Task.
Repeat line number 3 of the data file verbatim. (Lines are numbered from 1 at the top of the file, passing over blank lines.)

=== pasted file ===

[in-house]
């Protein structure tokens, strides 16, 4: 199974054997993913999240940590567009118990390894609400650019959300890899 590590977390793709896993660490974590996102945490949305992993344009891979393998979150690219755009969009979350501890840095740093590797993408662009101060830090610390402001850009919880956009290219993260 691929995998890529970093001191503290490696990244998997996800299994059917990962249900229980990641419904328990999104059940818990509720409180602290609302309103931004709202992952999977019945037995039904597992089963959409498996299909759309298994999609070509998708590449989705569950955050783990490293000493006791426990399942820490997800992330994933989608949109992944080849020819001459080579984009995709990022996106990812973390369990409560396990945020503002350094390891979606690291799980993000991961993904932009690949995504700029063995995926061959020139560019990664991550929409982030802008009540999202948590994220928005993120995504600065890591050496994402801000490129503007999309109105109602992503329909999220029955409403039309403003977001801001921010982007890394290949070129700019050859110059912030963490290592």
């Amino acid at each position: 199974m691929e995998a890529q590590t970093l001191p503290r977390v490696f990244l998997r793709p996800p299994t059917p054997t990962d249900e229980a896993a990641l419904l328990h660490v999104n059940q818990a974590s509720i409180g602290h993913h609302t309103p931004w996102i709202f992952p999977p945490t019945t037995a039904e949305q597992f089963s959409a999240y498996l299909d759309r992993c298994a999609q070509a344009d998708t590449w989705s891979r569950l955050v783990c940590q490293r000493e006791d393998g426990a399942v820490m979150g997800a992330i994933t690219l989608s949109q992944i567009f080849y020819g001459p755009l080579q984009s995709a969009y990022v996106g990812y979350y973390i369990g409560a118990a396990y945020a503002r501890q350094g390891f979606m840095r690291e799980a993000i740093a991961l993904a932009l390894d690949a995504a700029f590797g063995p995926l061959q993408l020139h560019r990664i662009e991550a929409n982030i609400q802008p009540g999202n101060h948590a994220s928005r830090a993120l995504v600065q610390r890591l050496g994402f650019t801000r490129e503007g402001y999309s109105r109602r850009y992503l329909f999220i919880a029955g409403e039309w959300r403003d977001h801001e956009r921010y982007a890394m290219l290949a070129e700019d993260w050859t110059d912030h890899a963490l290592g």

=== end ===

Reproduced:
């Amino acid at each position: 199974m691929e995998a890529q590590t970093l001191p503290r977390v490696f990244l998997r793709p996800p299994t059917p054997t990962d249900e229980a896993a990641l419904l328990h660490v999104n059940q818990a974590s509720i409180g602290h993913h609302t309103p931004w996102i709202f992952p999977p945490t019945t037995a039904e949305q597992f089963s959409a999240y498996l299909d759309r992993c298994a999609q070509a344009d998708t590449w989705s891979r569950l955050v783990c940590q490293r000493e006791d393998g426990a399942v820490m979150g997800a992330i994933t690219l989608s949109q992944i567009f080849y020819g001459p755009l080579q984009s995709a969009y990022v996106g990812y979350y973390i369990g409560a118990a396990y945020a503002r501890q350094g390891f979606m840095r690291e799980a993000i740093a991961l993904a932009l390894d690949a995504a700029f590797g063995p995926l061959q993408l020139h560019r990664i662009e991550a929409n982030i609400q802008p009540g999202n101060h948590a994220s928005r830090a993120l995504v600065q610390r890591l050496g994402f650019t801000r490129e503007g402001y999309s109105r109602r850009y992503l329909f999220i919880a029955g409403e039309w959300r403003d977001h801001e956009r921010y982007a890394m290219l290949a070129e700019d993260w050859t110059d912030h890899a963490l290592g």